Astellas Pharma US, Inc. recently settled a lawsuit claiming it violated the False Claims Act when it illegally marketed its antifungal drug Mycamine to children. The drug had been approved for use by adults, but risks to children were unknown. Astellas agreed to pay $7.3 million in penalties and fines.
Investigation into Astellas marketing actions began in 2010 after former pharmaceutical sales representative Frank Smith contacted attorneys with his complaints. The lawsuit claimed Astellas marketed its antifungal cream Mycamine for off-label use to children. Mycamine was approved by the FDA for adult treatment of the yeast fungus thrush and candida in the throat, stomach, and other parts of the body. Allegations included charges that Astellas filed claims for reimbursement under federal health care programs based on its illegal marketing of Mycamine.
Hope Cancer Institute recently settled a lawsuit that was filed in March 2012 alleging the medical facility had defrauded federal health care programs. Also named in the suit was Hope Cancer Institute’s owner Dr. Raj Sadasivan. The settlement includes $2.9 million in reimbursement and penalties to be paid to the US government. The institute is located in Kansas City, Kansas.
The lawsuit began when three employees brought their allegations of fraud against Hope to federal authorities. The suit claimed Hope was overcharging Medicaid and Medicare for the cancer drugs it was using in its facility. According to the claim, Dr. Sadasivan submitted numerous false medical records that sometimes listed up to two times the dosage of chemotherapy medication he was actually prescribing for patients. There are no allegations regarding patients’ treatments, but it appears the facility was padding its pockets thanks to the payments from Medicare and Medicaid.
A New York federal judge recently revived a $2.3 billion whistleblower lawsuit against Hawker Beechcraft after fines and penalty charges were discharged by a bankruptcy court. The suit alleged the company used defective plane parts in military trainers that were sold to the US government. The case was filed under the federal False Claims Act in 2007 by former employees of the parts maker TECT Aerospace.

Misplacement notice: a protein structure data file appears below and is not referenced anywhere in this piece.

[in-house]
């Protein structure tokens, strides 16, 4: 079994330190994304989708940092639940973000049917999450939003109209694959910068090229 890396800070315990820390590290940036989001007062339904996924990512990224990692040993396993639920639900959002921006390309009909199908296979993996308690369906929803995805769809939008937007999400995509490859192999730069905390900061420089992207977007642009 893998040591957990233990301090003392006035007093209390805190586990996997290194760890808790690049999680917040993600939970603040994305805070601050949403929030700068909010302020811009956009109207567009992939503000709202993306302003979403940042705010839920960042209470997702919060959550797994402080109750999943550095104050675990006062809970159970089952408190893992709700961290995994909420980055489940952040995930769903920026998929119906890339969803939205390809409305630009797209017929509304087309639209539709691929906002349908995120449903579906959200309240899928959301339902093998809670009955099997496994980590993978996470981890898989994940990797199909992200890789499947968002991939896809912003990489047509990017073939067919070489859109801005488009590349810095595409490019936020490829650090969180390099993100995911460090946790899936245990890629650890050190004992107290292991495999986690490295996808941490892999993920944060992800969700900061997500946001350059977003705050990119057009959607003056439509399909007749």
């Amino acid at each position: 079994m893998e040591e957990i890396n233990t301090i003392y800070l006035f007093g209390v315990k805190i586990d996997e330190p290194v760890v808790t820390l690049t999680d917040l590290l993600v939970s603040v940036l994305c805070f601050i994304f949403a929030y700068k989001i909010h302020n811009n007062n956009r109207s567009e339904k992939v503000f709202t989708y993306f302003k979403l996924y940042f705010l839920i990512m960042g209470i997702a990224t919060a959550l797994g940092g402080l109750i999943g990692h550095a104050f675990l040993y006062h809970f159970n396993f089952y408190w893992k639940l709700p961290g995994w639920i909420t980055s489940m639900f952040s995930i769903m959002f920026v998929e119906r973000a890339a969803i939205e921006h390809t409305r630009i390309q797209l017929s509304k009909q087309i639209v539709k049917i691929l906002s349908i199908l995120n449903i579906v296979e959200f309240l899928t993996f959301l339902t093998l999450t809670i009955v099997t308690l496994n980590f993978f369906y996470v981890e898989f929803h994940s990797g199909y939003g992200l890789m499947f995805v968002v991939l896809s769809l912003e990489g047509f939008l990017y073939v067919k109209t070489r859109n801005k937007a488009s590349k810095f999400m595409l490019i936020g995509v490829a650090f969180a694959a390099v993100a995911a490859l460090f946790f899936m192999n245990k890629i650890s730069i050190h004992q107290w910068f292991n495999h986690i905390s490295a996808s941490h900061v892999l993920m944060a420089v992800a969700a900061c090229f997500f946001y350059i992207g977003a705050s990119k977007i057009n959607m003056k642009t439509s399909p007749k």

Specifically, allegations in the suit claim that fracture critical wing spars made by TECT for Hawker Beechcraft special mission King Air and T-6A trainers did not comply with contractual requirements and procedures. The company is accused of manipulating parts in ways that could lead to malfunction when in use.
Halifax Health, a Florida-based medical facility, recently settled the first part of a multi-million dollar lawsuit alleging the company is guilty of inappropriately admitting patients, illegally billing Medicare, and illegally colluding with doctors. The exact amount of the settlement was undisclosed, but sources close to the case claim it was in the neighborhood of $85 million.
Halifax Health has been under investigation since 2009, when a whistleblower reported the illegal activity occurring at the medical centers owned by Halifax Health. The qui tam suit was brought against Elin Baklid-Kunz, then and currently working as the director of physician services for Halifax Health. The suit claims fraud had been occurring for more than a decade. Two years later, in 2011, the Department of Justice joined the case.
This past February, Doshi Diagnostic Imaging Services settled a lawsuit that alleged the company was guilty of violating the federal Anti-Kickback Statute, the federal False Claims Act, and the False Claims Acts of New York and New Jersey. Doshi was accused of paying referring doctors based on the number of patients referred and billing Medicare and Medicaid for diagnostic services. Doshi Diagnostic Imaging Services, P.C. and Diagnostic Imaging Group, LLC are both privately held companies founded by Dr. Leena Doshi and her husband Nitin. The company owns and operates 38 radiological centers throughout New York and New Jersey, and at one time had clinics in Florida.
The settlement was reached with the US Department of Justice, the United States Attorney for the District of New Jersey, and the Medicaid Fraud Units of the Attorneys General of New Jersey and New York and included $15.5 million dollars in penalties and fines.